So begins Madison's Miracles. Although Maggie's vexed at his accusation, she's also flattered. And although Adam is flustered at his admission, his attraction to her is evident even as he pushes her out the door – after giving her the requested donation. Before long, Adam finds himself on Maggie's doorstep when his niece runs away. He's a single man who idolizes his father's work ethic and believes that no one should ever ask for a handout or help. His brother and sister-in-law died in an accident, and he subsequently took over as guardian for their daughter, Jordan. So when she runs away, he finds himself in the curious position of having to ask Maggie to help him find her.

What transpires is a tight, fast-paced story with plenty of pleasing plot turns both comic and dramatic. Once the immediate crisis is resolved when they find Jordan, safe and sound and hanging out at the mall, Maggie and Adam turn up the heat on each other. Although both admit terror at the prospect of a relationship, they're unable to avoid each other once Jordan maneuvers herself into moving in with Maggie.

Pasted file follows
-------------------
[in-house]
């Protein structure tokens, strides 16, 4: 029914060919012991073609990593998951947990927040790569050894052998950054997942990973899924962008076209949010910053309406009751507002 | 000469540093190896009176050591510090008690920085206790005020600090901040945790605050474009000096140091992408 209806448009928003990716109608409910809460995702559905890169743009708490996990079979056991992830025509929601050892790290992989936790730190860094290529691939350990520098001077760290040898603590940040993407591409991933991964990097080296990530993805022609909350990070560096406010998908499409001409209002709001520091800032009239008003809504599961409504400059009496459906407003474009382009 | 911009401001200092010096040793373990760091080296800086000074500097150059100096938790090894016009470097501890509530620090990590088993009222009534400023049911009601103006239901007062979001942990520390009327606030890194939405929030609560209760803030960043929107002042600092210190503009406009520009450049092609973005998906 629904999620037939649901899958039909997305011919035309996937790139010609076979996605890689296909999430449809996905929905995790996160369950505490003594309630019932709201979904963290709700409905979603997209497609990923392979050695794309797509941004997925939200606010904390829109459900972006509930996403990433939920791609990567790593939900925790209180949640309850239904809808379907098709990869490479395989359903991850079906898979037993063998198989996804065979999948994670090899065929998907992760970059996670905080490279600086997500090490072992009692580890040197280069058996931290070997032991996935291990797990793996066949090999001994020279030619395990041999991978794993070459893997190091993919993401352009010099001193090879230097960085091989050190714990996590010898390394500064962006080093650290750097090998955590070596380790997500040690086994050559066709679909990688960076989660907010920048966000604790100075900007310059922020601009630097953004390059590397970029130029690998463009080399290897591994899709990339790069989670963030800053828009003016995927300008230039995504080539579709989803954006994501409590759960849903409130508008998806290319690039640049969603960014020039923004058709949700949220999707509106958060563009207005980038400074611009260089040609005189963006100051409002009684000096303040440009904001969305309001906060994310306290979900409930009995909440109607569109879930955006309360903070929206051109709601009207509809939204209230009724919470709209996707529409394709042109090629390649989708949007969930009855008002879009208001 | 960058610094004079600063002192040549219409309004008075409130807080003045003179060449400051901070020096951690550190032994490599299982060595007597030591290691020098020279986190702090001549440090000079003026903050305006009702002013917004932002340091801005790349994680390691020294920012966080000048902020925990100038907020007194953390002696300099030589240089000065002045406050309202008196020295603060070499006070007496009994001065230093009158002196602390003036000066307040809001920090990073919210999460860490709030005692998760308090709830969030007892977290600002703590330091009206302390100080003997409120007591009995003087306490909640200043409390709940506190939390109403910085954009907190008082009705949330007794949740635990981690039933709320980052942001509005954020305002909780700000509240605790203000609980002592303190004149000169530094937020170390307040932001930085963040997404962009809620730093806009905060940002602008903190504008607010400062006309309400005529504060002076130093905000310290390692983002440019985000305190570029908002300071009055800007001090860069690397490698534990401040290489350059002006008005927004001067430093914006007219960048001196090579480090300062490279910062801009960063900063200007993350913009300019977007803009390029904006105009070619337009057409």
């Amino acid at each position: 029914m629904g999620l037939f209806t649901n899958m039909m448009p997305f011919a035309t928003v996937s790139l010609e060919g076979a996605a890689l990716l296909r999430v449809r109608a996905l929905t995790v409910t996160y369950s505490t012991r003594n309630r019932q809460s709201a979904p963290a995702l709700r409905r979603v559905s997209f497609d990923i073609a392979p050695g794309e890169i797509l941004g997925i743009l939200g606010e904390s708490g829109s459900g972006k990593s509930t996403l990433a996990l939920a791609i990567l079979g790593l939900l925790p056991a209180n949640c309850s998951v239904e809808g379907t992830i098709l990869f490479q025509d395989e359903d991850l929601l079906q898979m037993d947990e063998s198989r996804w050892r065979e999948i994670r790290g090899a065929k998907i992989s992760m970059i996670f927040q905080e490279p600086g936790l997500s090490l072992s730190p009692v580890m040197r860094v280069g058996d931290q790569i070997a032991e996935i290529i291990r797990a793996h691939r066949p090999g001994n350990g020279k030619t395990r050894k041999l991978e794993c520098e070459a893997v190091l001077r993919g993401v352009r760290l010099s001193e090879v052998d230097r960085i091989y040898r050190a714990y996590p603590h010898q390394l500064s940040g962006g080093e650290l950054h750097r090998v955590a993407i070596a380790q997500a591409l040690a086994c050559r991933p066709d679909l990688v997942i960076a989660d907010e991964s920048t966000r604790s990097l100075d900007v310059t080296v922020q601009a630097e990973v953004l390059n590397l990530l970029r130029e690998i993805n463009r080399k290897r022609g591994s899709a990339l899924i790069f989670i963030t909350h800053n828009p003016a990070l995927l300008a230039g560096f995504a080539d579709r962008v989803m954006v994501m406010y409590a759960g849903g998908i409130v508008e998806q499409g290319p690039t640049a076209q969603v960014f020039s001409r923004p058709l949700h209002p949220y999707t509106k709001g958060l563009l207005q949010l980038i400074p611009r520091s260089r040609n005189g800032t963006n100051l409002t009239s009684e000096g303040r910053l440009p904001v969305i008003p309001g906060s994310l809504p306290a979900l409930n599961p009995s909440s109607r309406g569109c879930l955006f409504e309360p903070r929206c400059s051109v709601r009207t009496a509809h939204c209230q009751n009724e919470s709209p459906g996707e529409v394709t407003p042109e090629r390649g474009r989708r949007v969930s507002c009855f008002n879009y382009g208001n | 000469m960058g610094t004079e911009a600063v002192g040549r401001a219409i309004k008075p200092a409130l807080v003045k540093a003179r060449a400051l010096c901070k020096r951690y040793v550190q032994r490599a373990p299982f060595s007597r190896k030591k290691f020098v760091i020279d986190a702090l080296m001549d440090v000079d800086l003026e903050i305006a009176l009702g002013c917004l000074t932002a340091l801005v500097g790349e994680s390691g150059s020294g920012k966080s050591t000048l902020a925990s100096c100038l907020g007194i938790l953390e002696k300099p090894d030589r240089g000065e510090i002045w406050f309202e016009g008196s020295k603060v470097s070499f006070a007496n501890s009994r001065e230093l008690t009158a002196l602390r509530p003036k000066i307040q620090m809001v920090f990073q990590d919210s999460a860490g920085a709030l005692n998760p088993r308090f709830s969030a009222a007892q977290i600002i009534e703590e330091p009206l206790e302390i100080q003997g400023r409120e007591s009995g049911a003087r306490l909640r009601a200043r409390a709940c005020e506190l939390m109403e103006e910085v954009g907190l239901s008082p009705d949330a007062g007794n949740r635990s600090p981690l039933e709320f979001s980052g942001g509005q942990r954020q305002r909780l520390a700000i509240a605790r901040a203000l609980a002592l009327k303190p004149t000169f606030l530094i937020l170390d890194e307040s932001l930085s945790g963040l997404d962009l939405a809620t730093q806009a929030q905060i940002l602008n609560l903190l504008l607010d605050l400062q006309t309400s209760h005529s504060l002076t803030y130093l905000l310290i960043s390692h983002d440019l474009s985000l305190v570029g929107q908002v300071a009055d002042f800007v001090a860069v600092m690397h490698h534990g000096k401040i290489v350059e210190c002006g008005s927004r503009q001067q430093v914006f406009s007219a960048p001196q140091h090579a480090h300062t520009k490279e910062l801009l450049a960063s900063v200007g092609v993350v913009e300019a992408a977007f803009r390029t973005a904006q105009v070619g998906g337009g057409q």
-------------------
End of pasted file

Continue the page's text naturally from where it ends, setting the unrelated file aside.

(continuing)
In such close proximity of each other, despite their misgivings, the sparks fly. Joye Ames has crafted a lovely novel with interesting and funny twists along the way. The main characters heat up the page, and both have personality to spare. Though a seemingly tough- cookie, pain-in-the-ass, rude, dismissive bore at first glance, Adam soon becomes a loveable lead and you'll be rooting for him to break through Maggie's walls. For her part, Maggie is nicely layered and her generous and spunky spirit will keep you rooting for her. The secondary characters are well-developed and endearing. The back-and- forth, on-again-off-again pull of their relationship will keep you turning the page, though it happened so frequently that I did start to get annoyed with it and with Maggie when the tension would flip over into frustration and my patience would lag. However, it worked overall and kept me reading and for the most part enjoying the rest of the story, all the way to the satisfying conclusion.